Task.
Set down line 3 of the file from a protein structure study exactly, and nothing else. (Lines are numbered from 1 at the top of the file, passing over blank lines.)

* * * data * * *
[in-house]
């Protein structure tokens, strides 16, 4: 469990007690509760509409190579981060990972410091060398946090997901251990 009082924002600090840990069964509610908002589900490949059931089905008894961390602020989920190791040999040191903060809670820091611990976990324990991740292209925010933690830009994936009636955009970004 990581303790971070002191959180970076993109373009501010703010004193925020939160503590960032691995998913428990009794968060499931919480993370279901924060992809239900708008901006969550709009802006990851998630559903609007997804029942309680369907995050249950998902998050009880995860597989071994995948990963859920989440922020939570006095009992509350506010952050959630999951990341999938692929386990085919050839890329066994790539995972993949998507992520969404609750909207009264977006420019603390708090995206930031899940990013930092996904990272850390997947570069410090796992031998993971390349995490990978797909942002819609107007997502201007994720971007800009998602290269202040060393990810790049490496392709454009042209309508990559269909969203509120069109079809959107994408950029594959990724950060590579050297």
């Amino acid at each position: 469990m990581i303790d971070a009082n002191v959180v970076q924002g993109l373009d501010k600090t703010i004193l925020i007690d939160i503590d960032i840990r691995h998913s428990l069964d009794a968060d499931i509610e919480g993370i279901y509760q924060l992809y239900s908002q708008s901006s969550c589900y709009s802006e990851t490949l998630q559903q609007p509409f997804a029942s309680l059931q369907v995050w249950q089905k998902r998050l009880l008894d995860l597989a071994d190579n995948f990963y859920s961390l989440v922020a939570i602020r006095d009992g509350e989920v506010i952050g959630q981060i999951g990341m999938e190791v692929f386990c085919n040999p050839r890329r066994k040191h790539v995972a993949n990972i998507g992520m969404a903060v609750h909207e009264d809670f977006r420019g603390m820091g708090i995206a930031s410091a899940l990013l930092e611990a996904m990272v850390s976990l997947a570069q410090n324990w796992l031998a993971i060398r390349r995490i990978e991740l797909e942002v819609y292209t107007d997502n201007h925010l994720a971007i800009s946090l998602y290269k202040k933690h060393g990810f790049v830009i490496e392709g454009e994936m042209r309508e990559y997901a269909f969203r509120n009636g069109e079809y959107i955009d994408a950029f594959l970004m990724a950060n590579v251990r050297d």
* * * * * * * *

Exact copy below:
């Amino acid at each position: 469990m990581i303790d971070a009082n002191v959180v970076q924002g993109l373009d501010k600090t703010i004193l925020i007690d939160i503590d960032i840990r691995h998913s428990l069964d009794a968060d499931i509610e919480g993370i279901y509760q924060l992809y239900s908002q708008s901006s969550c589900y709009s802006e990851t490949l998630q559903q609007p509409f997804a029942s309680l059931q369907v995050w249950q089905k998902r998050l009880l008894d995860l597989a071994d190579n995948f990963y859920s961390l989440v922020a939570i602020r006095d009992g509350e989920v506010i952050g959630q981060i999951g990341m999938e190791v692929f386990c085919n040999p050839r890329r066994k040191h790539v995972a993949n990972i998507g992520m969404a903060v609750h909207e009264d809670f977006r420019g603390m820091g708090i995206a930031s410091a899940l990013l930092e611990a996904m990272v850390s976990l997947a570069q410090n324990w796992l031998a993971i060398r390349r995490i990978e991740l797909e942002v819609y292209t107007d997502n201007h925010l994720a971007i800009s946090l998602y290269k202040k933690h060393g990810f790049v830009i490496e392709g454009e994936m042209r309508e990559y997901a269909f969203r509120n009636g069109e079809y959107i955009d994408a950029f594959l970004m990724a950060n590579v251990r050297d």